A dreadful, familiar scene is playing out in Minneapolis, as people protesting against the police killing of George Floyd have been met with rubber bullets and tear gas. And the response from public officials, pundits all over the political spectrum, and the media is following the same patterns we’ve seen time and again.
While right-wing protesters like the “reopen” gangs rampaging across state capitals in the past few weeks can essentially do whatever they want without fear of violence from the cops, or handwringing from the media about whether or not they have legitimate political grievances, Black Lives Matter protesters don’t have the same luxury. They get teargassed, the media focuses on the arson and the anger — local coverage in Minneapolis can’t get enough of the looting and the damage to a police precinct and an AutoZone — without getting to the politics beneath that anger, and politicians can’t even say the right words to try to placate the communities they claim to be in touch with most.
After the initial coverage comes the next phase: the “conversation” about what is to be done. This is happening now: national outlets, such as the New York Times, are depicting reining in the Minneapolis cops as an uphill, probably futile battle, citing the fact that Minneapolis’ own police chief once sued the department over its discriminatory practices. This is, generally speaking, the best we can possibly hope for: An admission that the problem exists and has always existed.
But that doesn’t mean the problem always has to exist. You can argue that other levers of the criminal justice system such as incarceration policy and the political leanings of state and local courts and DA’s offices are slowly changing, but the cops and especially the cop unions refuse to budge. When prosecutors and mayors even gesture at criticism, let alone reform, they attack. When given a range of choices, they opt for the most reactionary. When faced with evidence of a problem, they refuse to admit it exists.
This is because, quite simply, they haven’t had to. The cops are a special interest group, and along with your local real estate magnates and chamber of commerce, they’re one of the most powerful in your area. They’ve whipped everyone from the city council to your U.S. senators into shape, to the point where Amy Klobuchar, a former presidential candidate who struggled badly with black voters and who’s very publicly vying for a promotion, couldn’t do anything more than flail at the right words when she tried to talk about Floyd’s killing.
The history obviously matters. The fact that policing is just one tentacle of systemic racism that pervades society matters. But we’ve been having a “national conversation” about racist violence at the hands of the police for years, and while liberal politicians have generally gotten more adept at getting the terminology right (with some notable exceptions), their solutions still largely boil down to a holistic approach. If you’ve ever sat in a circle at a local middle school with two cops and a bunch of residents as part of a city-mandated “community conversation,” you’ll know what I’m talking about.
Sure, firing all four police officers allegedly involved in Floyd’s killing is a good start, but it’s a decidedly non-systemic answer to a systemic problem, and doesn’t answer the question of why a cop with reportedly over a dozen complaints over the course of his career was never even disciplined. (Doing so, to be clear, would indict a potential Democratic vice presidential nominee.)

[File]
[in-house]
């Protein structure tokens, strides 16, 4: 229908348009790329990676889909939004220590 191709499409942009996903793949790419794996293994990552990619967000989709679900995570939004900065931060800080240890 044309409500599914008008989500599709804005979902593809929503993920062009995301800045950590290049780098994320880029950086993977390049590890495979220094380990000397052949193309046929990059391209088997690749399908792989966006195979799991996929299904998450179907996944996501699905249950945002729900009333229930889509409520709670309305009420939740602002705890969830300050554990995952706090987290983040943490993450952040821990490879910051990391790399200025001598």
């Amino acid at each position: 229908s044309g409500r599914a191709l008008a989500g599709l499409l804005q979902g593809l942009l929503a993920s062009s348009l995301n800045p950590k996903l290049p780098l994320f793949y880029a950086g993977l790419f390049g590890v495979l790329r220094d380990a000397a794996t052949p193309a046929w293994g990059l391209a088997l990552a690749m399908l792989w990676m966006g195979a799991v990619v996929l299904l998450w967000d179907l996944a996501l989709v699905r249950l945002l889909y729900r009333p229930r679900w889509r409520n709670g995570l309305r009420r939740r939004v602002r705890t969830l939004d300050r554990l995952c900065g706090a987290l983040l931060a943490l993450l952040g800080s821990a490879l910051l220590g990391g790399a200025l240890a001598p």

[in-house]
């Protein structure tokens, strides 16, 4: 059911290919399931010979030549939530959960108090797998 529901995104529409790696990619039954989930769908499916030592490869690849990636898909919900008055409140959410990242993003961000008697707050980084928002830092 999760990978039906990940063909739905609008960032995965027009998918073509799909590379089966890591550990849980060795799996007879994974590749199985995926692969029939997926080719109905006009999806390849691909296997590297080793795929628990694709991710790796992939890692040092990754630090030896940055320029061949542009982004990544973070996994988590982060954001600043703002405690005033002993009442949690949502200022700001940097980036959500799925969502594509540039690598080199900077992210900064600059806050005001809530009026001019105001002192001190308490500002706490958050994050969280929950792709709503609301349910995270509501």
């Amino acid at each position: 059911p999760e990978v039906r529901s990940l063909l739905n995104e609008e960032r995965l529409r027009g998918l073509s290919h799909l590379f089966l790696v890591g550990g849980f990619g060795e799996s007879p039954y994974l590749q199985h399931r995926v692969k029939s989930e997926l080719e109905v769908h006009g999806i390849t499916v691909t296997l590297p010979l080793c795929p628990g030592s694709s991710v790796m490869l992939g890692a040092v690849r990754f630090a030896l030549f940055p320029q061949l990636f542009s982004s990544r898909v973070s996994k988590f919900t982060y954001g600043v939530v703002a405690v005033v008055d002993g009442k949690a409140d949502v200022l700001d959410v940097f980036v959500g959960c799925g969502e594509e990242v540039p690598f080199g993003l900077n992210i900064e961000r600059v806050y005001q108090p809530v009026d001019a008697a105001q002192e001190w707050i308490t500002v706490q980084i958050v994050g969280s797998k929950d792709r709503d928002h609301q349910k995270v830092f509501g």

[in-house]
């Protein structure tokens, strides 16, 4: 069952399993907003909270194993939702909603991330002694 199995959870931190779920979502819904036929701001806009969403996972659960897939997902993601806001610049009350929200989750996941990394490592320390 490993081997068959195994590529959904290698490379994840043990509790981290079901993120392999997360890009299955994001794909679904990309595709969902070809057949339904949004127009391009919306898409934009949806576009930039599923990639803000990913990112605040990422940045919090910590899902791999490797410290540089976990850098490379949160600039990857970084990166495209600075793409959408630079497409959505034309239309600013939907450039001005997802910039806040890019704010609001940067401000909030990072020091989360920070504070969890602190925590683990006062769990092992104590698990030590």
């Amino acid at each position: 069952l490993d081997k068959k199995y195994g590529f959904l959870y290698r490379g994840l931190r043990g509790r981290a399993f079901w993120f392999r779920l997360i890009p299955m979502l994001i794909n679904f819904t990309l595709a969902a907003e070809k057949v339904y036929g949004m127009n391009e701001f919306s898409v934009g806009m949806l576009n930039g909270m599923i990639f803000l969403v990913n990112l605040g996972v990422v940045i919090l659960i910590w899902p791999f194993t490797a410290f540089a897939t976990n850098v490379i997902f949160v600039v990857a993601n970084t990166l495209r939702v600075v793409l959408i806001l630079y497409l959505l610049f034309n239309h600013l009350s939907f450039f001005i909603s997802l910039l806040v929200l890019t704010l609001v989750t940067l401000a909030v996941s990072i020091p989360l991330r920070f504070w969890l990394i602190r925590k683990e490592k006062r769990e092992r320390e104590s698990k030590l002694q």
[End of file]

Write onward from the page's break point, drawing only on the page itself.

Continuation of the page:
There’s a strain of thought on the left that says policing in America isn’t broken, it’s working exactly the way it’s supposed to. That’s largely true in that it serves to protect property and subjugate the poor and working class and people of color, but it inadvertently lets politicians at all levels off the hook for an active choice they’re making to let the police run wild on marginalized communities, particularly those made up of black and brown people.
This is made all the more outrageous by the fact that white people, so long as they pass for middle-class or more well-off than that, are governed by a parallel system of policing that rarely elicits the violent response from the cops seen in the deaths of George Floyd, Eric Garner, Philando Castile, and so many other people of color over the past several years. Yet even when examples of both are fresh in the public consciousness, the kind of fixes suggested do nothing to get us closer to even something as imperfect as the flawed but rarely lethal policing most white Americans encounter.
Looming over all of this is the growing movement to abolish the police entirely. It’s true that reformism might be ultimately doomed, and that a more radical solution could be needed. But in the meantime, there are things that could be done to limit the damage that aren’t just sensitivity training or community policing or diversifying the police force. Take guns away from cops, and take all of the high-grade military shit out of commission. Set up citizens’ panels or boards or independent offices to investigate police misconduct, appoint special prosecutors in cases such as this, make the police leadership more directly accountable to the public, and so on. These are not perfect solutions by any means, but they all share in common an identification that the problem lies with policing rather than the people and communities being policed.
Of course, all of this only happens if the public wants it, more specifically if white people want it enough to vote for it. But right now, a lot of this isn’t even on the ballot or up for discussion, and it needs to be. At this point, the conversation just isn’t enough anymore.
Screenshot via KARE-11